Second high-tech marine survey of Marlborough Sounds
5 November 2019
Partners join forces for second high-tech marine survey of Marlborough Sounds
Detailed 3D images of the seabed in the Western Marlborough Sounds will be brought to the surface as a second high-tech marine survey gets underway in the region.
Land Information New Zealand (LINZ) and the Marlborough District Council (MDC) are launching a joint survey in the Marlborough Sounds throughout Pelorus Sound / Te Hoiere, Admiralty Bay, and Te Aumiti / French Pass.
Marine data collected during the survey will be used to update navigational charts for the many commercial and recreational mariners who operate in the area.
The data will also inform environmental management of the sounds, and support MDC and local iwi to make informed decisions around resource management and marine biodiversity.
This is the second survey partnership for LINZ and MDC following the award-winning survey of Queen Charlotte Sound / Tōtaranui and Tory Channel / Kura Te Au from 2016 to 2017.
Group Manager of Hydrography at LINZ, Rebecca McAtamney, says working with MDC is an efficient way to carry out the survey.
“LINZ and MDC are able to significantly reduce costs and minimise the amount of time we spend on the water by working together and agreeing on the scope for this combined survey operation,” Ms McAtamney says.
Marlborough Mayor John Leggett welcomed the survey getting underway.
“Marlborough District Council is excited about the multiple benefits this innovative environmental data will deliver. It will vastly improve our marine spatial planning ability and we will be better informed and able to make the right decisions about the long-term future of the Marlborough Sounds,” he says.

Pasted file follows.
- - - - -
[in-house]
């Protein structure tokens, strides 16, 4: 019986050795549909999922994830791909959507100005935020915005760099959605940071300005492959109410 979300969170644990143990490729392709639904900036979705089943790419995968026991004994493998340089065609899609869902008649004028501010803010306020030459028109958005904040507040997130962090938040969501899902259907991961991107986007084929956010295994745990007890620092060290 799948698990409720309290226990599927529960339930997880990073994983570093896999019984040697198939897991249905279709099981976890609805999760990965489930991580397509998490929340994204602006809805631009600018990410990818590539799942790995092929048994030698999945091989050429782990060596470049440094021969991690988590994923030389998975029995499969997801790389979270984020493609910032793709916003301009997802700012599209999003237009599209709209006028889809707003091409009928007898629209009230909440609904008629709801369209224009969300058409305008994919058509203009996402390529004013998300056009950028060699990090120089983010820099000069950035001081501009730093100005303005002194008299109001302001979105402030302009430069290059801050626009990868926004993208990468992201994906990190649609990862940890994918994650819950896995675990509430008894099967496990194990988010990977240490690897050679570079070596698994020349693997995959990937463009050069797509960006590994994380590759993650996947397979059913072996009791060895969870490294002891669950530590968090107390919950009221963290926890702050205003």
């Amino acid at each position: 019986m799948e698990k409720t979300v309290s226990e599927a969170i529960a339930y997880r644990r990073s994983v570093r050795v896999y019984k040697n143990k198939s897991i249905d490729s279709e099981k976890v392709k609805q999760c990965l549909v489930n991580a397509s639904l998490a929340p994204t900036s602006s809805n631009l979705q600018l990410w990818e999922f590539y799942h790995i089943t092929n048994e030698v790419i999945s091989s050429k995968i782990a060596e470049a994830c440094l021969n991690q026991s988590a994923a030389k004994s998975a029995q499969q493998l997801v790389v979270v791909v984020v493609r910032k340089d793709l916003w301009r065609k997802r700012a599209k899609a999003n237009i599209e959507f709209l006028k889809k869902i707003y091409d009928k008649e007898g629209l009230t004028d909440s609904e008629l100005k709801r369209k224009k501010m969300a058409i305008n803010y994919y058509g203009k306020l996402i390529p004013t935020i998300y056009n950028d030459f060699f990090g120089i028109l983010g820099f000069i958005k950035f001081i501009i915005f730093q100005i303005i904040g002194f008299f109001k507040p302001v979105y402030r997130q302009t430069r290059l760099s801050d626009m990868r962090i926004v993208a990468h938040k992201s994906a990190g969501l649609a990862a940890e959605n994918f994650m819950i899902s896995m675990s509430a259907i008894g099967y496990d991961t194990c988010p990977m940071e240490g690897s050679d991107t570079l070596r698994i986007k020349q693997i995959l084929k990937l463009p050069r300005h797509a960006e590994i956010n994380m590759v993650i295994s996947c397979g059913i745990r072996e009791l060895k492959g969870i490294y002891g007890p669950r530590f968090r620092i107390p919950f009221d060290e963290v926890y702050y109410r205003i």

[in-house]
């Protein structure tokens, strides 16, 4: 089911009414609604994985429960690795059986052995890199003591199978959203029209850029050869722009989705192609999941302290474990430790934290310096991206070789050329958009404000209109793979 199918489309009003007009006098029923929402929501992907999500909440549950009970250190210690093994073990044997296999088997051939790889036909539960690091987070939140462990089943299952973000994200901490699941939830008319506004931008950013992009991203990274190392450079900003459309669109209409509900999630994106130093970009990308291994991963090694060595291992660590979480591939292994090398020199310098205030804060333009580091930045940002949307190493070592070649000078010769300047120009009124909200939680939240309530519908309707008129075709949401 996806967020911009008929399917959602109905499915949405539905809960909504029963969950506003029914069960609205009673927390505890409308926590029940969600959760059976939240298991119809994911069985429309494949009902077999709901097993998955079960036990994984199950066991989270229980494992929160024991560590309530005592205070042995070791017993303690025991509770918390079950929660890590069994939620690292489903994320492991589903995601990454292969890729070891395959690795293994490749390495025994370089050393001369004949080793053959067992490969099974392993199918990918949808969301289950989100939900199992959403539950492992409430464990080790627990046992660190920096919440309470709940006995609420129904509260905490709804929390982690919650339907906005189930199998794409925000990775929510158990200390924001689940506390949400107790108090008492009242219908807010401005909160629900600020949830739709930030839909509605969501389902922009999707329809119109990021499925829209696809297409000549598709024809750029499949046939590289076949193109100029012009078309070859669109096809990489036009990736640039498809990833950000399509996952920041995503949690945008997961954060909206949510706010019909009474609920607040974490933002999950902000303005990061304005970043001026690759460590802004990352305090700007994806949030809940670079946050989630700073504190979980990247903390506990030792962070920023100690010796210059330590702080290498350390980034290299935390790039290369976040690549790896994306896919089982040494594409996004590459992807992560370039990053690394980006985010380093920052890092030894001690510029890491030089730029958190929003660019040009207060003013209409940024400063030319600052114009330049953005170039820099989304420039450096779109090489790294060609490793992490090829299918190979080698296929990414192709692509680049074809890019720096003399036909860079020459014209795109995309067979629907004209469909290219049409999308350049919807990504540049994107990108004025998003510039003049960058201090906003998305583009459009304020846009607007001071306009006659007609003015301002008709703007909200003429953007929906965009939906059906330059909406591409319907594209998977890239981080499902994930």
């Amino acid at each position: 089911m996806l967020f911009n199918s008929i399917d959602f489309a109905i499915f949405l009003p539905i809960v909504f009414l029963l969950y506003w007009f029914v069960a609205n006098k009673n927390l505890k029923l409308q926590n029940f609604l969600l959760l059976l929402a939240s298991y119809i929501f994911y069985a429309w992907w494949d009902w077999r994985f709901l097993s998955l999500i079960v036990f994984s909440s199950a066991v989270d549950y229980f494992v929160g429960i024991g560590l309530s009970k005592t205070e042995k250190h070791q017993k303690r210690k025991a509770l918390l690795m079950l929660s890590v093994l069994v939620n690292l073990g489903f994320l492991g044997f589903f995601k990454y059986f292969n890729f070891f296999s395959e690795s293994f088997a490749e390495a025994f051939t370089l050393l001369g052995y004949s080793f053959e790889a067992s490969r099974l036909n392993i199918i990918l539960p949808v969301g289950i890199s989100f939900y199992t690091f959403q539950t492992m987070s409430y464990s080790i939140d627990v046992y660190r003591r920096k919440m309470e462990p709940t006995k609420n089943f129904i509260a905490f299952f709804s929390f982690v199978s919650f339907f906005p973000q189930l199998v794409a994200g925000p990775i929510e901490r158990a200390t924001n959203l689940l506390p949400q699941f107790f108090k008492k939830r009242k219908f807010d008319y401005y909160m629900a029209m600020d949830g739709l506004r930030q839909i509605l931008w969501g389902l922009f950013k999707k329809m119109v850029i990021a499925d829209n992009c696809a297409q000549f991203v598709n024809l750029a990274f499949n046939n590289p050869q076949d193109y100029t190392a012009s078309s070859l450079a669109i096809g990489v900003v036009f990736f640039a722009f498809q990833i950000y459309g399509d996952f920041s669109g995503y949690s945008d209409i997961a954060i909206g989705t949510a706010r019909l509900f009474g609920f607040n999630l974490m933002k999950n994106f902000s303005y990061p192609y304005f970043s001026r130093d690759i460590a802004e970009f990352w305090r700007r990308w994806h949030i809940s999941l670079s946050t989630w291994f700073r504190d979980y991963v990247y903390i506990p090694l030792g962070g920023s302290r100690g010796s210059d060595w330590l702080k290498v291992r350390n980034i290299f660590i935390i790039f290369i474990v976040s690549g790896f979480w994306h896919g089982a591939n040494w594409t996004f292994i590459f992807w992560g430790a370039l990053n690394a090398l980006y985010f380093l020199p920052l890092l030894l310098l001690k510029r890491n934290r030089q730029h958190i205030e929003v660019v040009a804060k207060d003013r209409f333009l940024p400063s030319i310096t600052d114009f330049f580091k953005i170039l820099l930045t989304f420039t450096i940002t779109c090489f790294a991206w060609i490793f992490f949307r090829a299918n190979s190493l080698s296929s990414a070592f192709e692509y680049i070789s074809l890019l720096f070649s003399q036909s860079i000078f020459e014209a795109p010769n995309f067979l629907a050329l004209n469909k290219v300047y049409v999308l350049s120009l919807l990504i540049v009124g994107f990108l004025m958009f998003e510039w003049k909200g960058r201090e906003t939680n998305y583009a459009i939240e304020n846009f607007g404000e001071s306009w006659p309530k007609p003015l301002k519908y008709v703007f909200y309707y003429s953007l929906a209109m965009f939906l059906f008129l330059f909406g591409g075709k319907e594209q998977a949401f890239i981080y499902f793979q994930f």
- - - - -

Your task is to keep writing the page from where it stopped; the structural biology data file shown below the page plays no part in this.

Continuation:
Specialist marine survey companies iXblue and DML have been contracted to carry out the survey. The companies each have a vessel and will work in different survey areas to map the seabed, which is up to 100 metres deep in places.
The survey teams will record information to help scientists understand what the seafloor is made of and identify features that may lie between the surface and seafloor, such as fresh water seeps.
The National Institute of Water and Atmospheric Research (NIWA) will provide quality assurance services, and in the later stages of the survey will gather seabed samples for future research from its vessel the Ikatere.
Weather permitting, survey work is scheduled to start in mid-November 2019 and be completed by the end of May 2020 when all temporary tide gauges will be removed, and all vessels will leave the area.
The survey teams are setting up their vessels and installing temporary tide gauges and survey benchmarks in the area.
Data from the Western Marlborough Sounds survey is expected to be submitted to LINZ for review and chart production in September 2020. It will also be made available through the online LINZ Data Service to support wider research into the area’s marine environment.
• About LINZ hydrographic survey programme visit https://www.linz.govt.nz/sea/charts/annual-work-programme
• About the LINZ-MDC Queen Charlotte Sound /Totaranui seabed mapping project visit http://bit.ly/seabedmappingQC